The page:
We are at the Mago National Park in Ethiopia, we came here mainly to visit the Mursi but also to see this small natural corner; in fact, this morning we took a trip around the park.
We liked the Mago National Park very much even if you can see few animals, unfortunately many species have been decimated by poaching; we have lunch in a corner in the shade enjoying the peace and silence of this place.
After lunch we take the road that leads to one of the Mursi villages that are located within the park.
We drive a few kilometers, then we turn off onto a secondary dirt road, from the main road the village was not visible, while this track leads us straight to the Mursi village; we arrive, we park under a big tree and then we get out of the car.
We follow the advice of our guide and leave our cameras in the car because first we want to see the village in peace, while if we immediately take our cameras with us they would begin to ask us to take photos of them to get paid and we would not be able to do a quiet village tour.
Some visitors and some guides had anticipated that the Mursi, unlike other tribes, such as the Hamer and the Kara, are aggressive and grumpy so we prepared for the worst, even though we usually never had problems with any African population that we have visited, at least until now.
3 boys approach us who definitely do not wear traditional clothes and accessories, one of them on the other hand has a sort of blue crest on his head and they all carry their faithful Kalashnikov on their shoulders; they look pretty serious and look at us steadily, but Silvan immediately breaks the ice by telling the guy with blue hair "but you know you look like Balotelli?" he starts to laugh and we immediately become friends.
Our new friends enjoy teaching us a few words in their language, especially "achali" that means "ciao" and "jala" that means "friend"; now we are ready to greet everyone we meet in the Mursi languageand they seem very happy about it.
We go around the village with the local guide who tells us a lot about the structure of the village and the social organization, while our new friends follow us step by step; they seem happy with our interest in their culture.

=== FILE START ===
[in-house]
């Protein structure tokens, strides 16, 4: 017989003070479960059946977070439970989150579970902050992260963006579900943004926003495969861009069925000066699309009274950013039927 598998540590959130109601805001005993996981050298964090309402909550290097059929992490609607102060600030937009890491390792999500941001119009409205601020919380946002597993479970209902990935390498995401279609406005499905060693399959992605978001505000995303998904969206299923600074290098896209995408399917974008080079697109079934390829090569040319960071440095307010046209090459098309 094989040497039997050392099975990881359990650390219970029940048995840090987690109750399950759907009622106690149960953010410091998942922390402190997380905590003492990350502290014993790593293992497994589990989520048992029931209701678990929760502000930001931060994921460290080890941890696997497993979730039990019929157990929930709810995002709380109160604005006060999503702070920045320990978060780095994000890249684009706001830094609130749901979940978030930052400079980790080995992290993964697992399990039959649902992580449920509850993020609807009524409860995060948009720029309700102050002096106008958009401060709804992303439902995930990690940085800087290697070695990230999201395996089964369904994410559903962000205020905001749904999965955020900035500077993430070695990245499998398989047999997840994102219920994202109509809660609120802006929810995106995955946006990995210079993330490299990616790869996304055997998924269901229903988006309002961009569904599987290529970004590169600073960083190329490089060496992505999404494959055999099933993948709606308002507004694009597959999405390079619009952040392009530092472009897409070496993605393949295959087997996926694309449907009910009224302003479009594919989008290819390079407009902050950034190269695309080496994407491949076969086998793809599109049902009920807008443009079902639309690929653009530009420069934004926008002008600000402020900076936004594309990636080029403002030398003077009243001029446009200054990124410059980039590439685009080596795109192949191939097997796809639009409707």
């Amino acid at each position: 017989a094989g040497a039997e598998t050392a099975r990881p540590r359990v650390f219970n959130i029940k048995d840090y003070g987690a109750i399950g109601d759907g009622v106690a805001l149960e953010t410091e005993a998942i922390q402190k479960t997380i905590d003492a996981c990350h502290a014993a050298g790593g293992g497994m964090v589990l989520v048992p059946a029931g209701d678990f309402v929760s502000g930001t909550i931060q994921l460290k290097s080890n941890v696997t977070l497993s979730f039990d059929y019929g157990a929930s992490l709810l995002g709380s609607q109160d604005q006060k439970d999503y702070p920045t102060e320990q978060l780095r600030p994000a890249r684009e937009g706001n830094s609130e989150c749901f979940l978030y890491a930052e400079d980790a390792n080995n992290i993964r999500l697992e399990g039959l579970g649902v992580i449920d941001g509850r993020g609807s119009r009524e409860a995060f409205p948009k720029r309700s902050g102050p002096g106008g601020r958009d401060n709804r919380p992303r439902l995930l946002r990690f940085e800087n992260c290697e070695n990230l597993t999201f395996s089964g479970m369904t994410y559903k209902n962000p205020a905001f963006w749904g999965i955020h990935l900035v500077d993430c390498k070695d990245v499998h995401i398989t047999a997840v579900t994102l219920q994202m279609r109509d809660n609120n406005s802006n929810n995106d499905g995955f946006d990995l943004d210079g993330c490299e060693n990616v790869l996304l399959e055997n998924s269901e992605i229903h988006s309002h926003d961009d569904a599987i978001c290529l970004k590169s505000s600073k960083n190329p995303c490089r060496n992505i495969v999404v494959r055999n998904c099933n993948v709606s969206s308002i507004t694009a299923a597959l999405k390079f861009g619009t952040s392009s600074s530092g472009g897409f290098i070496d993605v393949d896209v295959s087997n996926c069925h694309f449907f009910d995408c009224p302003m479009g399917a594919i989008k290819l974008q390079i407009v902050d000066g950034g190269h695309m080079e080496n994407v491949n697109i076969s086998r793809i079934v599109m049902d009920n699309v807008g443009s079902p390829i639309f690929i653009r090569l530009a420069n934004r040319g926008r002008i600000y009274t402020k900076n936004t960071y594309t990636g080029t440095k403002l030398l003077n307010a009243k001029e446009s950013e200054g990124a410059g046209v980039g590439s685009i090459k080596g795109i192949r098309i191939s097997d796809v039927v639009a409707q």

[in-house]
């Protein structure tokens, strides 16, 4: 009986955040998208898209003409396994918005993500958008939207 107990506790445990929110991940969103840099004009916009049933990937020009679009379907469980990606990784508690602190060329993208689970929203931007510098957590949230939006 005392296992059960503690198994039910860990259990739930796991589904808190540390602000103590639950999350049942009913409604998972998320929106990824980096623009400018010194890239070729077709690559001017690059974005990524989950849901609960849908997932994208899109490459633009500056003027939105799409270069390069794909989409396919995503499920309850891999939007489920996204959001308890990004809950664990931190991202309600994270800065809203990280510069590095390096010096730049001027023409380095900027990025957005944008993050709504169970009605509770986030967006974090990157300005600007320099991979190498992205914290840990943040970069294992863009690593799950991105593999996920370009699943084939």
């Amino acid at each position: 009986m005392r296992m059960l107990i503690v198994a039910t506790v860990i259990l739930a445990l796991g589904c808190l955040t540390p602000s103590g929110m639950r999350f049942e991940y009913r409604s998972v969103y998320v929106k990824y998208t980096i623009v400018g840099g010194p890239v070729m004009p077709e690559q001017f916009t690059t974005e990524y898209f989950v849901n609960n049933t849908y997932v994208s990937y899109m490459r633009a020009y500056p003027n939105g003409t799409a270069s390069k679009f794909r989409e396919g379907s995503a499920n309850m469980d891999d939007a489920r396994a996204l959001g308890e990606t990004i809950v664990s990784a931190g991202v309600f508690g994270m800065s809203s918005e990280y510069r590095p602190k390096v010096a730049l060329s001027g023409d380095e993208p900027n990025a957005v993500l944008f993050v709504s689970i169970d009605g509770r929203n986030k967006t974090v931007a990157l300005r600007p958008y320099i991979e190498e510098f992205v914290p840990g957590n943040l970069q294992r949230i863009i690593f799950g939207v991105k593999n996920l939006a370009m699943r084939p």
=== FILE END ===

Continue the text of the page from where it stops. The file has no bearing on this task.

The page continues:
The Mursi huts are built with woods that are then covered with straw or grass that is collected in the surrounding savannah; like other populations they cook outside the hut and, here and there, we see some fire lit under some pots.
The Mursi are breeders and lead the cattle to graze within the national park; it is the men and children who bring the cows and goats to pasture.
Women wear the famous lip plate, some have it smaller, others bigger, other women also wear it on their ears, even in this case we note that they are of various sizes.
We asked the guide and he told us that the Mursi women begin to put the plate when they are girls and, gradually, they widen the hole more and more; to widen the hole they use an ever larger wooden plate and, only later, when they reach the desired size, they wear the terracotta plate.
The labial plate, like the ears one, the ornaments they wear on the head as well as the deep scarifications they have on the body have only an aesthetic function.
After the visit to the village we return to our car and take the cameras and in a moment we are literally attacked!
Everyone wants photos and the reason is very simple, they charge for being photographed, they ask for 5 Birr, that correspond to 15 Euro cents; for us it is definitely a ridiculous figure, but for them it probably has great value as they crowd together to be photographed.
When we frame them to take the picture they pose, they have a proud bearing and a serious look; they are very beautiful and, one by one, we photograph them all, so they are all happy and we do not make distinctions.
Women in particular are very photogenic with labial plates, scarifications, various accessories and headgears; they are really very beautiful.
Even the village chief approaches to be photographed but also to introduce himself, we manage to exchange a few words with him, thanks to our guide who acts as interpreter, we are very pleased that he wants to meet us, he thanks us for coming to visit his village; later he poses for the photo with his proud warrior expression.
A woman, just outside her hut, sells the terracotta labial plates, both painted and with some engravings; we buy some as a souvenir and she seems really happy for having concluded a sale.
I can't say how long we stayed here at the Mursi village, we lost track of time talking and joking with them and taking pictures.
When we head towards our car to go back to Jinka, the whole village follows us to say goodbye and Balotelli and his 2 friends approach Silvan and make us understand that they want a photo with him, they also give him the Kalashnikov, that for them it is a very precious object; if this is not friendship!
The visit to the Mursi village was a great experience and we had fun joking with them, we didn't find them at all grumpy as many had told us, probably a lot depends on the attitude with which we relate with them and with the people in general, after all it is the visitors who sneak into their everyday life and into their lives, they have to do it on tiptoe and with respect.